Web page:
Latest state sales tax uneven
As we have said on these very pages, the state of the state’s fiscal affairs has made certain tax increases and budget cuts inevitable, even if unpleasant. The sales tax increase, while onerous in many ways, is a necessity not to be loved but lived with. In time, if the more ambitious and civic minded legislators are successful, Louisiana will wage a full frontal attack on the constitutional and statutory shortcomings that make the piecing together of an annual budget more difficult than it should be, and more attentive to the needs of special interest groups than we ever could have desired.
We were told, at the beginning of this year’s Extraordinary Session, that everyone would have to bear the burdens equally. Sacrifices would be made to continue providing some level of health care to the indigent, and education to those who desire college. The budget crisis has not been altogether averted. But the effects of crisis management, which we in this state have grown so accustomed to over nearly a decade that we have come to see it as normal, remain, as do the politics of it. The politics of it has reared its ugly head, unnoticed until last week, when people and industries who lost their sales tax exemptions found out what really emerged from the state capitol’s sausage factory, and for some the yield was rancid.
As occurs routinely with the budget, the weakest and those least able to defend themselves from the budget rapier were marginalized, hit with blows that they never expected.
Louisiana’s commercial fishermen have understood for a long time that the price of their way of life, enviable to some, is fiscal uncertainty. Yet they were singled out, clearly targeted, by a conference committee of legislators who appear not to have bothered consulting with colleagues familiar with the coast, and with fishermen’s needs.
A long-standing sales tax exemption has shielded commercial fishermen from sales taxes on their boats, motors, oil, trawls, crab cages and other equipment. The exemption was suspended, set to be restored in increments. But the effects will be broadly felt by these individuals, who have managed to survive a mammoth oil spill, various hurricanes and other assaults on their livelihoods. They have continued to work despite a global economic system that undermines their best efforts, even as they have tried to embark on various marketing programs that would give them a better shot at a fair place in the market. The best and brightest of a new generation of fishermen have worked with state and federal officials to correct problems in the industry themselves.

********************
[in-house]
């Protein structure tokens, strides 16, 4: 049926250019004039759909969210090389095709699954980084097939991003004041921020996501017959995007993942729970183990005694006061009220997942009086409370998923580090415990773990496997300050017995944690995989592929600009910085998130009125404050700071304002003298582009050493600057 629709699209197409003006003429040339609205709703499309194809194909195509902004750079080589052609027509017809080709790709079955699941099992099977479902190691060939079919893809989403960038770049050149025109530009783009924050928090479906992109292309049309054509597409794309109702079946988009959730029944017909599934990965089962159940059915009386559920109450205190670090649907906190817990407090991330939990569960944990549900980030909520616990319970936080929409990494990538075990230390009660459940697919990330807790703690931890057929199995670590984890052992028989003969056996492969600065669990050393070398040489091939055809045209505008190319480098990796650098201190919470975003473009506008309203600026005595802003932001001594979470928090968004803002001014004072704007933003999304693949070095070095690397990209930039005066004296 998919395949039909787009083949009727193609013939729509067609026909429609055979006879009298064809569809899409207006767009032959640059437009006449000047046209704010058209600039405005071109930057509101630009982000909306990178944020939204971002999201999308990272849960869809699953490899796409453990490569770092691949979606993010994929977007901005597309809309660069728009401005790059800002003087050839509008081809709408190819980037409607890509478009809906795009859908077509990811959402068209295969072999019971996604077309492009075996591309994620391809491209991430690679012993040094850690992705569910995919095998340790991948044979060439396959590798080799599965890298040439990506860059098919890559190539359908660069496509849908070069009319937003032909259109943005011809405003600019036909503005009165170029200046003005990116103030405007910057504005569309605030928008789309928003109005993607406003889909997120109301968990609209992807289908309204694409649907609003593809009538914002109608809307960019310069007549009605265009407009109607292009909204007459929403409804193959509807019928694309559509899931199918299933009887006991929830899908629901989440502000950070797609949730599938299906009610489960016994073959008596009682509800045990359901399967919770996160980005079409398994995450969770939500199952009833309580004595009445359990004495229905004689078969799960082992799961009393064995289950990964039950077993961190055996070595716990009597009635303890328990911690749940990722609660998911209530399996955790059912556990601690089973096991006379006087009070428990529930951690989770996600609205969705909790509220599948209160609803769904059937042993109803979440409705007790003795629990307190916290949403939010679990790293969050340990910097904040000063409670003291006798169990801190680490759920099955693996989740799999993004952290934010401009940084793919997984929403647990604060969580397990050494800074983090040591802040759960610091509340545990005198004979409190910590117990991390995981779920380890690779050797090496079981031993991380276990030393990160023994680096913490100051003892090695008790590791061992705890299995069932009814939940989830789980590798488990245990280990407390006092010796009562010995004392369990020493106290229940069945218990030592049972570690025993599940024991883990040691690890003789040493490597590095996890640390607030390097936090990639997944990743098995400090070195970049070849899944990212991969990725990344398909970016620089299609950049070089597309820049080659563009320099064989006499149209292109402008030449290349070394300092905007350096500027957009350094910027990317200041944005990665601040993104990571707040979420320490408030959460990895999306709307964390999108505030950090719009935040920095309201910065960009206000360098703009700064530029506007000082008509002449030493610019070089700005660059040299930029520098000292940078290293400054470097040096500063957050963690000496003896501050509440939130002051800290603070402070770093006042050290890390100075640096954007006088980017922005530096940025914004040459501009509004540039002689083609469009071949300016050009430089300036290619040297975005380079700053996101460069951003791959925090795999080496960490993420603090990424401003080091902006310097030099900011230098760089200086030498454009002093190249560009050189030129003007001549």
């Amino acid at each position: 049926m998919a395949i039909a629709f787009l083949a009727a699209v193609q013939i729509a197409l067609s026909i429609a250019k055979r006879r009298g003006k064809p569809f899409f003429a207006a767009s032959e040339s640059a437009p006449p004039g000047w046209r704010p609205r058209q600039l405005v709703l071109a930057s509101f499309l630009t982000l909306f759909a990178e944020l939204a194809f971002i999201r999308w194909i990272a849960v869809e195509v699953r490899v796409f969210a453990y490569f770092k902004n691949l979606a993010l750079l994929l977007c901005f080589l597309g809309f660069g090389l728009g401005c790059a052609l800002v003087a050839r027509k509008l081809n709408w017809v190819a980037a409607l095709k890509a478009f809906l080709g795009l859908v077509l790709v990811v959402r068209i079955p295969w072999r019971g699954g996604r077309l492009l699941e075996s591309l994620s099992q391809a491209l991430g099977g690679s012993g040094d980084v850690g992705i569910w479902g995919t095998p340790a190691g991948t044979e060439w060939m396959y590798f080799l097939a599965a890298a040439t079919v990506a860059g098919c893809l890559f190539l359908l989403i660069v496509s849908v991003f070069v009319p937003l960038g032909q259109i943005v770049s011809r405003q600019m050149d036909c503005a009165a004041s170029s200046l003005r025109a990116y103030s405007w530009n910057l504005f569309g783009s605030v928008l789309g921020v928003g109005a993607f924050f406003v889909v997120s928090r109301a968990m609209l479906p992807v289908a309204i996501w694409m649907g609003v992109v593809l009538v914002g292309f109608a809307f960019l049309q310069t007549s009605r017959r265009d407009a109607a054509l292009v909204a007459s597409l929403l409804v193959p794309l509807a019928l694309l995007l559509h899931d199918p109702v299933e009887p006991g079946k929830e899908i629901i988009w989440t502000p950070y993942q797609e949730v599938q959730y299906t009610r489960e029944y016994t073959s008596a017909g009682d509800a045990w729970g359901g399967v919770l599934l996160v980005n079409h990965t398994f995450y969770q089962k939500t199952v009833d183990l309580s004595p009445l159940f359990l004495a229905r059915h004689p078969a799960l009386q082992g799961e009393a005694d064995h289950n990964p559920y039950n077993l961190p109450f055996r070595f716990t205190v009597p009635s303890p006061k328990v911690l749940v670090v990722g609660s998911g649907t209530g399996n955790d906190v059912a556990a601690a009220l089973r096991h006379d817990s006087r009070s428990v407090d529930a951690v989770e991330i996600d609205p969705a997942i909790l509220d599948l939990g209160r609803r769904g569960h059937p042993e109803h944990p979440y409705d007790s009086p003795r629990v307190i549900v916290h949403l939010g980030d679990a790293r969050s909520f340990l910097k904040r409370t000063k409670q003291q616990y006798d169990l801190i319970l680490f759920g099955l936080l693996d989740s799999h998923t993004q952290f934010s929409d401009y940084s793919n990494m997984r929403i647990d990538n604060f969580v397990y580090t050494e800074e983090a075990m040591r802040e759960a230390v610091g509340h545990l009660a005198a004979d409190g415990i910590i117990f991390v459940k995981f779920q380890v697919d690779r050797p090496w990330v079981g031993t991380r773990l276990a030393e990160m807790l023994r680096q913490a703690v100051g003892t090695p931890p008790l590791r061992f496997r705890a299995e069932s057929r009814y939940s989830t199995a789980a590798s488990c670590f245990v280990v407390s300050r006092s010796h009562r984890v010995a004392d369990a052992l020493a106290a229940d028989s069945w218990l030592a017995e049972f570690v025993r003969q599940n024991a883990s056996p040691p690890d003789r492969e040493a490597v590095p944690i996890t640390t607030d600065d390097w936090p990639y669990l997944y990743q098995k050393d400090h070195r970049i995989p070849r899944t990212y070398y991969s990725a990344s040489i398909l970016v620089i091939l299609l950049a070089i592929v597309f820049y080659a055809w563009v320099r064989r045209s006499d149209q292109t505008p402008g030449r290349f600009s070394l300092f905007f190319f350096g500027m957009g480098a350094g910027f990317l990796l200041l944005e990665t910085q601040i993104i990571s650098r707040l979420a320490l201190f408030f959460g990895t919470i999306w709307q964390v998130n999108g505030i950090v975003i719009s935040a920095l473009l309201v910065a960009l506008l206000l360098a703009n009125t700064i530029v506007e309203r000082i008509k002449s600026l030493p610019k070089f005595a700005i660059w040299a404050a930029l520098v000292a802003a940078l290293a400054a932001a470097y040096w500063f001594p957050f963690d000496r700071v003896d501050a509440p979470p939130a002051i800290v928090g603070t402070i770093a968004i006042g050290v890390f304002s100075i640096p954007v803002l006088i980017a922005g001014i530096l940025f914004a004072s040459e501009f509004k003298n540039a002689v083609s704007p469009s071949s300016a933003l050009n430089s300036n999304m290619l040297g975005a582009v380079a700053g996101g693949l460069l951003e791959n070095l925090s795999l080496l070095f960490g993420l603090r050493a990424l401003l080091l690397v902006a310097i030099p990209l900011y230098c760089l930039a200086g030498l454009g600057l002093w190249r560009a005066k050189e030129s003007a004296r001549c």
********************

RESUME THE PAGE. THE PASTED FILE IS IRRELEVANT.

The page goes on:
Fishermen and the dock owners they sell to said repeatedly in interviews over the past weekend that they will survive suspension of their sales tax exemptions. They, more than many other people, understand the need of sacrifice in favor of the public good. But the suspension of their tax credit, as a result of what the legislature passed and the governor signed, will subsidize the tax credits retained for farmers, buyers of airplanes and aquaculture operations. The resulting robbery, as many prepare to outfit their boats for a new season, is not so much one of the pocket as of the spirit. It is a marginalization of mammoth proportions, a reflection of the low esteem some people, particularly those in the northern part of our state, have for them.
As with the fisherman, arguments can be made when any such matter is being decided that one industry or another contributes to the good of the state overall, and so deserves protection. But to single out a few such industries, to say in essence that they don’t matter enough to justify equal treatment, is cruel and unthinking.
Three local members of the House of Representatives voted against the bill that carved out the exemptions, Tanner Magee, Beryl Amedee and Jerome Zeringue, and they are to be commended. Other local legislators – Jerry Gisclair and Dee Richard – voted for it but did not realize the exemptions were there. They had about five minutes to go over the legislation. They now question the wisdom of their votes.
Richard has suggested an amendment. What needs to be amended is the exemption package overall. Theft from the spirit can be far more damaging than theft from the pocket. And the spirit of our local fishermen must be preserved. •